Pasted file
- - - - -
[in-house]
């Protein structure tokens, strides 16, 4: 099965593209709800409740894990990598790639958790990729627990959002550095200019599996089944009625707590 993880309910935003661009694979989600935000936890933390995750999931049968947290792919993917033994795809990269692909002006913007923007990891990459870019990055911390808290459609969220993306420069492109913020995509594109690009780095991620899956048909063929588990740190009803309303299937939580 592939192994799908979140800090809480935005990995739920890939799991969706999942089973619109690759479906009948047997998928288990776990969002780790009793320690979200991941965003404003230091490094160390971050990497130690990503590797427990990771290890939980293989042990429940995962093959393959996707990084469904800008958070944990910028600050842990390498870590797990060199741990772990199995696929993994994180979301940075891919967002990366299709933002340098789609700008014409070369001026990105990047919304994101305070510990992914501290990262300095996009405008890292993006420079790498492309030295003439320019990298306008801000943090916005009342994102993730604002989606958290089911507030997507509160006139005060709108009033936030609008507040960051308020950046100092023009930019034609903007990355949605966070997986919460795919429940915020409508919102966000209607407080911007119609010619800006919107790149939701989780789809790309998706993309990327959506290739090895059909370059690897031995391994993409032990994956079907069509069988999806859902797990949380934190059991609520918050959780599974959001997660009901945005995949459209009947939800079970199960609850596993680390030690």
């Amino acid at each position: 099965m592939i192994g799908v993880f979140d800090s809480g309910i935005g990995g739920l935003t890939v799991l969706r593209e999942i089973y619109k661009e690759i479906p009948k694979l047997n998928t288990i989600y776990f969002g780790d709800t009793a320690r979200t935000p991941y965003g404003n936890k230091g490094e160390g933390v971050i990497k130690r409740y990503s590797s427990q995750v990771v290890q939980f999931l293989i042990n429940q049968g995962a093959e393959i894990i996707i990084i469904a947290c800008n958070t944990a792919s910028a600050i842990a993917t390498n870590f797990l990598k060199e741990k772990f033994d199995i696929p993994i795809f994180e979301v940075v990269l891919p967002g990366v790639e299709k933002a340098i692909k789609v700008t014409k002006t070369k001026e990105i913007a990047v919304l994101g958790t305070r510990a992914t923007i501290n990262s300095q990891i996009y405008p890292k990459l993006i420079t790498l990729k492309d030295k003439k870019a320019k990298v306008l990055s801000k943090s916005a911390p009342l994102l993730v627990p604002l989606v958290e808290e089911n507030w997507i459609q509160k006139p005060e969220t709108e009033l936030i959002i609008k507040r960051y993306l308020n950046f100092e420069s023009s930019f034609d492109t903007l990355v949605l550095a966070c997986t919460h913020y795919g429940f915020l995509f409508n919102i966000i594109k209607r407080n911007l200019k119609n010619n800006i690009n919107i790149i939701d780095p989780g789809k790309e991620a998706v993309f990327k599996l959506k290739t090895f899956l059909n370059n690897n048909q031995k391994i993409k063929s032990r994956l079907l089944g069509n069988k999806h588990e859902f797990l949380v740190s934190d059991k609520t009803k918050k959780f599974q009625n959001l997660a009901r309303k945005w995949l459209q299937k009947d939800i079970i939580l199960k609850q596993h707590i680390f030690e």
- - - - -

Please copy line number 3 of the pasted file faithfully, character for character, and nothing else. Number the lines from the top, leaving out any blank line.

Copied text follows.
């Amino acid at each position: 099965m592939i192994g799908v993880f979140d800090s809480g309910i935005g990995g739920l935003t890939v799991l969706r593209e999942i089973y619109k661009e690759i479906p009948k694979l047997n998928t288990i989600y776990f969002g780790d709800t009793a320690r979200t935000p991941y965003g404003n936890k230091g490094e160390g933390v971050i990497k130690r409740y990503s590797s427990q995750v990771v290890q939980f999931l293989i042990n429940q049968g995962a093959e393959i894990i996707i990084i469904a947290c800008n958070t944990a792919s910028a600050i842990a993917t390498n870590f797990l990598k060199e741990k772990f033994d199995i696929p993994i795809f994180e979301v940075v990269l891919p967002g990366v790639e299709k933002a340098i692909k789609v700008t014409k002006t070369k001026e990105i913007a990047v919304l994101g958790t305070r510990a992914t923007i501290n990262s300095q990891i996009y405008p890292k990459l993006i420079t790498l990729k492309d030295k003439k870019a320019k990298v306008l990055s801000k943090s916005a911390p009342l994102l993730v627990p604002l989606v958290e808290e089911n507030w997507i459609q509160k006139p005060e969220t709108e009033l936030i959002i609008k507040r960051y993306l308020n950046f100092e420069s023009s930019f034609d492109t903007l990355v949605l550095a966070c997986t919460h913020y795919g429940f915020l995509f409508n919102i966000i594109k209607r407080n911007l200019k119609n010619n800006i690009n919107i790149i939701d780095p989780g789809k790309e991620a998706v993309f990327k599996l959506k290739t090895f899956l059909n370059n690897n048909q031995k391994i993409k063929s032990r994956l079907l089944g069509n069988k999806h588990e859902f797990l949380v740190s934190d059991k609520t009803k918050k959780f599974q009625n959001l997660a009901r309303k945005w995949l459209q299937k009947d939800i079970i939580l199960k609850q596993h707590i680390f030690e």